Eta Compute calls its device “the world’s most energy-efficient edge AI processor” and is targeting it squarely at the AIoT, or artificial intelligence in internet of things devices. Typical applications are performing sensor fusion, sound classification, image classification or person detection without sending data to the cloud, to minimize power spent on wireless transmission. But with the limited power budgets these IoT endpoints have, power consumption of the chip really has to be less than a milliwatt to make sense, Tewksbury said.

“By virtue of the fact that we have a hundred to a thousand times greater energy efficiency [than competitors], we can do a hundred to a thousand times more inferences for a given battery life, or for the same level of functionality we can extend the battery life by that same factor,” Tewksbury said.

Secret Sauce
How does Eta Compute achieve this level of power consumption with off-the-shelf cores? There are three key ingredients to the company’s secret sauce.

First, a proprietary voltage and frequency scaling technique on which Eta Compute holds seven patents (the company also has eight more pending). Continuous voltage and frequency scaling (CVFS) allows the voltage and clock frequency of both the DSP and the MCU core to be adjusted to meet the variable workloads of IoT devices.

“The internal supply voltage [can be adjusted] commensurate with that clock rate. So when the clock rate is low, we can reduce the voltage all the way down to the minimum required to sustain that clock rate, and when frequency goes up, we increase the voltage. Since power goes as voltage squared, we get an enormous reduction in the power consumption,” Tewksbury said.

Eta Compute block diagram
Eta Compute is using a combination of an Arm Cortex-M3 and an NXP CoolFlex DSP in its ultra-low power AI processor (Image: Eta Compute)

Traditional dynamic voltage and frequency scaling methods are achieved by changing the state of a PLL (phase locked loop), which takes time. Eta Compute’s CVFS technique is achieved without a PLL, since the clock frequency is determined internally via a self-timed architecture.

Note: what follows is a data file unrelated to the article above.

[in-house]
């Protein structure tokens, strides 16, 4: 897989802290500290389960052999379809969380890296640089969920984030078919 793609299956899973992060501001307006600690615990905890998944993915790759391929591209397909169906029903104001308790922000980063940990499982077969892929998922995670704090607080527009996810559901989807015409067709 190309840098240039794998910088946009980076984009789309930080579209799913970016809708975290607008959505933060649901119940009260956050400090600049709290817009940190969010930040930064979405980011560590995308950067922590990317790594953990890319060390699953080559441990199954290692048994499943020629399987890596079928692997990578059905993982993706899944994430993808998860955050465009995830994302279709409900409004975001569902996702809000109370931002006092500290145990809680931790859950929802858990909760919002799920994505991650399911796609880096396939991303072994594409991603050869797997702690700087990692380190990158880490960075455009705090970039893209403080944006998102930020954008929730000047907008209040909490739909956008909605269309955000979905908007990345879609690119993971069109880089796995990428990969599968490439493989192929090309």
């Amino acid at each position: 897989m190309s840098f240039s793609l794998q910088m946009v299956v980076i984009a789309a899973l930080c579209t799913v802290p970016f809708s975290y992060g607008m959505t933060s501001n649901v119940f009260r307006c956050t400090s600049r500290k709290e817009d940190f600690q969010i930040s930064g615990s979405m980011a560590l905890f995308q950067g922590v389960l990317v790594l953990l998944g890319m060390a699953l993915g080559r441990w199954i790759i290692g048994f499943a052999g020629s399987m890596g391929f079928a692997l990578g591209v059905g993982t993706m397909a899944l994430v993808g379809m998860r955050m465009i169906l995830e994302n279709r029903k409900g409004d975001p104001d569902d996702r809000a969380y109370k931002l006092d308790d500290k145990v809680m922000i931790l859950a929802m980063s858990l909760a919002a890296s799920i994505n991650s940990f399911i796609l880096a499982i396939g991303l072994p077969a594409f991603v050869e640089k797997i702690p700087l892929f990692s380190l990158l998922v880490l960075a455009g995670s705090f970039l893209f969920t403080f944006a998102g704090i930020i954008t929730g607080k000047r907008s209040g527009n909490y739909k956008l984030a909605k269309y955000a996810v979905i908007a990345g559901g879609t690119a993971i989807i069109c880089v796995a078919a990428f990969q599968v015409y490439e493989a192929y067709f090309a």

“Since we don’t have PLLs… we can do this very quickly and continuously, both in terms of time as well as in voltage. So every single clock cycle we’re monitoring the workload and adjusting that clock in such a way that we minimize the energy per inference,” Tewksbury said. “We’re also continuously changing that voltage, so that it’s not just a discrete number of voltages as some of our competitors have, but it can change anywhere from 0.54V all the way up to 1.2V in a continuous manner.”

Another key ingredient is the chip’s hybrid multi-core architecture, a combination of an Arm Cortex-M3 MCU core and an NXP CoolFlex DSP core. The CVFS technique is used on both cores, independently — that is, they can run at different voltages and frequencies to minimize the energy used.

Either (or both) cores can be used for the AI/ML workload, said Tewksbury, pointing out that workloads such as signal conditioning and feature extraction are better suited to the DSP. Workloads are allocated between the cores by software.

The final ingredient in Eta Compute’s secret sauce is optimization of neural networks for specific applications that can increase power efficiency by an order of magnitude compared to designs from the standard TensorFlow framework.

Product Iteration
Eta Compute, founded in 2015, employs 35 people in the US and India and has raised $19 million funding to date.

The ECM3532 is Eta Compute’s first production product. A forerunner, the ECM3531, was only available as engineering samples – it used the same cores, but both SRAM and Flash have been increased in the new version. The previous version also operated CVFS on the microcontroller core, but in the ECM3532 Eta Compute has expanded this technique to both the microcontroller and the DSP cores.

Samples of the ECM3532 are available now and mass production is expected to start in Q2 2020.